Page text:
Previously I have discussed Western horses, and I'll be covering flat saddle English horses tomorrow, yet mounts well suited for those disciplines are far more specialized than one of the current (and perennial) favorite classes of many in show ring circles -- the Hunter.
One reason why Hunt Seat classes are so popular, particularly within the Arabian breed, is because the frame and movement asked for is so naturally easy for the horses. They don’t have to work with such extreme confines, limitations and collection as does the Western horse, nor are they required to push the limits of elevation, impulsion and action we see in English horses.
I look for an athletic yet subdued horse who isn’t necessarily lazy, an animal with a good reach (length of stride) who can both cover ground as well as move fluidly. Hunter horses should give the impression that they could easily navigate a course of fences as well as gallop down a country lane; bright ears, a long nicely arched neck and outstanding use of hock makes for a sharp entry in the Arabian world of Hunter Pleasure (not unlike that which you would see in the Morgan, Saddlebred, Andalusian and National Show Horse breeds, albeit slightly -- or NOT so slightly -- less fancy).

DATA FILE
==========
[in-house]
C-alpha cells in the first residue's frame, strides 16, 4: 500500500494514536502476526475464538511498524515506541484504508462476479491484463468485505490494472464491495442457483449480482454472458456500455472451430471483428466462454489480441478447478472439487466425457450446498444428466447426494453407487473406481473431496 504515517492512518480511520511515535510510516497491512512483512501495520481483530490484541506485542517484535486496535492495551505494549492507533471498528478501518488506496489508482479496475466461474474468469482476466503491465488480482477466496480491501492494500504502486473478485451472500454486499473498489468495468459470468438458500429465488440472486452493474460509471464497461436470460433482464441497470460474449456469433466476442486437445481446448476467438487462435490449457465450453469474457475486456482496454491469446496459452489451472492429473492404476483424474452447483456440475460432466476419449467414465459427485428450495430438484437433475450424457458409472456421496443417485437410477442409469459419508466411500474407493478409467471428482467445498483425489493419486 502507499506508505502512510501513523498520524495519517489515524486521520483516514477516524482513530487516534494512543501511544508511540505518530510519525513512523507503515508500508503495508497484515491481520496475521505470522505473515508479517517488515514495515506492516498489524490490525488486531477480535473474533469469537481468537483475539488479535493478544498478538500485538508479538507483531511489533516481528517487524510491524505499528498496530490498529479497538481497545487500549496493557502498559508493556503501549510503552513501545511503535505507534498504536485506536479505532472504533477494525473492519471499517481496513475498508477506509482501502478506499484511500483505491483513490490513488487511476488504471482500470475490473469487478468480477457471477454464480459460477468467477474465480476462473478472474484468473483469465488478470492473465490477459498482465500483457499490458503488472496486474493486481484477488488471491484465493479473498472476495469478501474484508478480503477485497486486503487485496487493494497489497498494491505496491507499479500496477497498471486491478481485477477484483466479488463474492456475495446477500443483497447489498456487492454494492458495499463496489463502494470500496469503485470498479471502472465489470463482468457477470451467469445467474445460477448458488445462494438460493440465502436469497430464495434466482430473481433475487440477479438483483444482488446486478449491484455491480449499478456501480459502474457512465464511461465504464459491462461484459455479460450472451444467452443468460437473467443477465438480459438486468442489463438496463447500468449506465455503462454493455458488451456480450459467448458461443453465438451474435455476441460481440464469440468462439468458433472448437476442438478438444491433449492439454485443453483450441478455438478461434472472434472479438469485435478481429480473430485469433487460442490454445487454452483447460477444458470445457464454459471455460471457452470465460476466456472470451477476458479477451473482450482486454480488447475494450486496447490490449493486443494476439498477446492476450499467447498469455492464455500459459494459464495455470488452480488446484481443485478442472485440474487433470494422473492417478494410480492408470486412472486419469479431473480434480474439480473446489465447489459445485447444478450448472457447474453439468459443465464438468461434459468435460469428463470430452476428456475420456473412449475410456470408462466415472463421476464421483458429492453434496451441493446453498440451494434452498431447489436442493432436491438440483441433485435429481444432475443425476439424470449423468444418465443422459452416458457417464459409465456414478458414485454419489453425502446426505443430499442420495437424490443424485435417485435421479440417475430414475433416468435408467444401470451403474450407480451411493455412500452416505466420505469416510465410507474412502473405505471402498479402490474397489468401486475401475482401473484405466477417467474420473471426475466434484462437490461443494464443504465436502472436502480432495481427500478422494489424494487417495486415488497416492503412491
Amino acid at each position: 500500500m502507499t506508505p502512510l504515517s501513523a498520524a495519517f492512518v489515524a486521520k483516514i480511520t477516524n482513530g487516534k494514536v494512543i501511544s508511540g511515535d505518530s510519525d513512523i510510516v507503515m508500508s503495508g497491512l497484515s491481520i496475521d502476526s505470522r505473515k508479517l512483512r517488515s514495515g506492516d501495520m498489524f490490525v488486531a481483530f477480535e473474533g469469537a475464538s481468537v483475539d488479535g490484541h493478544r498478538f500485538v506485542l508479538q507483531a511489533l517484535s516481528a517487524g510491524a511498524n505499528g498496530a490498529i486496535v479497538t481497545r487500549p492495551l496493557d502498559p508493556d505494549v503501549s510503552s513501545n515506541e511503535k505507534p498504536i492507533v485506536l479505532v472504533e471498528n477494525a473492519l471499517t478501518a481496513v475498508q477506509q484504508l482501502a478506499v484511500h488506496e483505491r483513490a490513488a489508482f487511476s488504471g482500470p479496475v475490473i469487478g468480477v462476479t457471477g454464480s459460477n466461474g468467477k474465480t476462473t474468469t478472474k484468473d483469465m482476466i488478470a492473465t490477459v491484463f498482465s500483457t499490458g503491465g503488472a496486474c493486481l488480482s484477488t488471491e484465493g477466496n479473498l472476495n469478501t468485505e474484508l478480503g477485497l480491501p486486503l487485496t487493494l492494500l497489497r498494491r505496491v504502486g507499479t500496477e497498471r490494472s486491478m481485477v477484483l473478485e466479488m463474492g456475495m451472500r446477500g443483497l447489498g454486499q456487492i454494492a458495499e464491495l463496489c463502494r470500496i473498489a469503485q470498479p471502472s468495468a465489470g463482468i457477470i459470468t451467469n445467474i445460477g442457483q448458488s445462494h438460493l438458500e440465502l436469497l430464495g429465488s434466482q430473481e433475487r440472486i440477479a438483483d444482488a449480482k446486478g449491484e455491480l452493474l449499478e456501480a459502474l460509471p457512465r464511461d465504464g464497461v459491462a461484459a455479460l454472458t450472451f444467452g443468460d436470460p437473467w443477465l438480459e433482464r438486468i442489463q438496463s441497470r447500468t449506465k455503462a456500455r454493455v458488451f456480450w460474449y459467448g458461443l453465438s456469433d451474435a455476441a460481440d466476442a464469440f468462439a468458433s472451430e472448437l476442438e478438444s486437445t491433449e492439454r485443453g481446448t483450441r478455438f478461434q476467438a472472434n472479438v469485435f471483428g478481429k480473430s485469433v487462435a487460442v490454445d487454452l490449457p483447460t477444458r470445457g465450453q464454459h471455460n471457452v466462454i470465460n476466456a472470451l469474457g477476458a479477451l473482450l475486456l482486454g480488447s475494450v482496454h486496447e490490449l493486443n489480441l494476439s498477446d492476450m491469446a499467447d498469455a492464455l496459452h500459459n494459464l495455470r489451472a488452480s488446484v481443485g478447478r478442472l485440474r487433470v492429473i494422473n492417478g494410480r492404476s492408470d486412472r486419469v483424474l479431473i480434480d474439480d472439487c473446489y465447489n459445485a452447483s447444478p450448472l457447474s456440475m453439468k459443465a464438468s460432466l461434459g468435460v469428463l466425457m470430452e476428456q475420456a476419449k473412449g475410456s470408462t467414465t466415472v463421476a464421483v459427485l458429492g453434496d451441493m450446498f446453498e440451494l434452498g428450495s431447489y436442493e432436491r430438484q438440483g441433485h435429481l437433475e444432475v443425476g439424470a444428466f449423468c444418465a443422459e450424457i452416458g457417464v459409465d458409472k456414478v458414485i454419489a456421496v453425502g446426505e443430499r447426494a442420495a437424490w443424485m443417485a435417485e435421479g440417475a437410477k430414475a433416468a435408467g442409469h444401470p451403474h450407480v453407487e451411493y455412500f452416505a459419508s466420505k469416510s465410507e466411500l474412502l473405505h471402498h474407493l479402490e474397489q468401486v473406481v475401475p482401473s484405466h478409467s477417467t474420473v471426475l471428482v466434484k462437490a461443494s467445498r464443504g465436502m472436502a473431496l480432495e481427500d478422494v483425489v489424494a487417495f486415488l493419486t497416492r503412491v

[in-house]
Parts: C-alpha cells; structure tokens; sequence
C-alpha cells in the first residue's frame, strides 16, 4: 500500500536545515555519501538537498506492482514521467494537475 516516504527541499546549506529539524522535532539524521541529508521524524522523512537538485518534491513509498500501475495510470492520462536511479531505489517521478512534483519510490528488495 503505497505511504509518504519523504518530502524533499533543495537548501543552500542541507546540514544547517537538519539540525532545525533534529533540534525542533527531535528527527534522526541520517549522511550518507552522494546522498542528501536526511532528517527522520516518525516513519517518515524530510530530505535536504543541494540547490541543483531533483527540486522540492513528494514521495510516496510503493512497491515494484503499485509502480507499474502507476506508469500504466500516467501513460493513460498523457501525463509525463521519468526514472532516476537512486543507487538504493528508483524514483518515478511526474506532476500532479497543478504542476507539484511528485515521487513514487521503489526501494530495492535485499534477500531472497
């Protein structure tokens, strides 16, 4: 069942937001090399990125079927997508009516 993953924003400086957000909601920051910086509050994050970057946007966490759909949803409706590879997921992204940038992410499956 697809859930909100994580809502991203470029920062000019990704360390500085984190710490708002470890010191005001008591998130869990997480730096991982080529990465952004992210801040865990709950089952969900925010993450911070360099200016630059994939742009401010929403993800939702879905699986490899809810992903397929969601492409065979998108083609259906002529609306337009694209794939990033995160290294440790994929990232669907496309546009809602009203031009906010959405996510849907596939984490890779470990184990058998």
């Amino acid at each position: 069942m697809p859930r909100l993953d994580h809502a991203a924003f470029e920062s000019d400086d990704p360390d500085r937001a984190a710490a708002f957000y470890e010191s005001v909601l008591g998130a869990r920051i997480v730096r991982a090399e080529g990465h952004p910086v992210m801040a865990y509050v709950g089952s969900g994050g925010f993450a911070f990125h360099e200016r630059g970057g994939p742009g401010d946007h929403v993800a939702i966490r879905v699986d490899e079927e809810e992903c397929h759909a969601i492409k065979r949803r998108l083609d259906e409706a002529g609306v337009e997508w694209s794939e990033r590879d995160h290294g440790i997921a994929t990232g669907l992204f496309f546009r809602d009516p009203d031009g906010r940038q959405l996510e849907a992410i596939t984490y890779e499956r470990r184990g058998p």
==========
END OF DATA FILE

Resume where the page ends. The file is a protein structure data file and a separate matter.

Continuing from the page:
Something I wanted to briefly touch on here, I am focusing this post on the Arabian breed, which are my specialty. In Stock breeds, such as the Quarter Horse, Appaloosa or Paint, there exists no specific division called Hunter Pleasure...they only offer Hunter Under Saddle. With Arabians, we have both, however, our HUS ‘classes’ are actually one part of the Hunter division, where entries also compete in an Over Fences section in order to determine the winners. That said, let’s get back to describing our ideal Hunter as well as what our options are with him.
For today’s competitive show ring, bigger horses tend to occupy the winner’s circle most frequently, though smaller horses can do fine as long as they have the needed length of stride, suspension of gait and “wow” factor necessary to stand out in a crowd. If I am searching for a show ring flat Hunter to compete at the National level, however, my preference will be for a horse which stands between 15-15.2 hands and up, but make sure he’s flashy enough to stand out in those 30+ horse classes! Paramount in a Hunter Pleasure horse is also a relaxed, happy attitude and the ability to perform with ease and fluidity coupled with impeccable manners and a desire to please.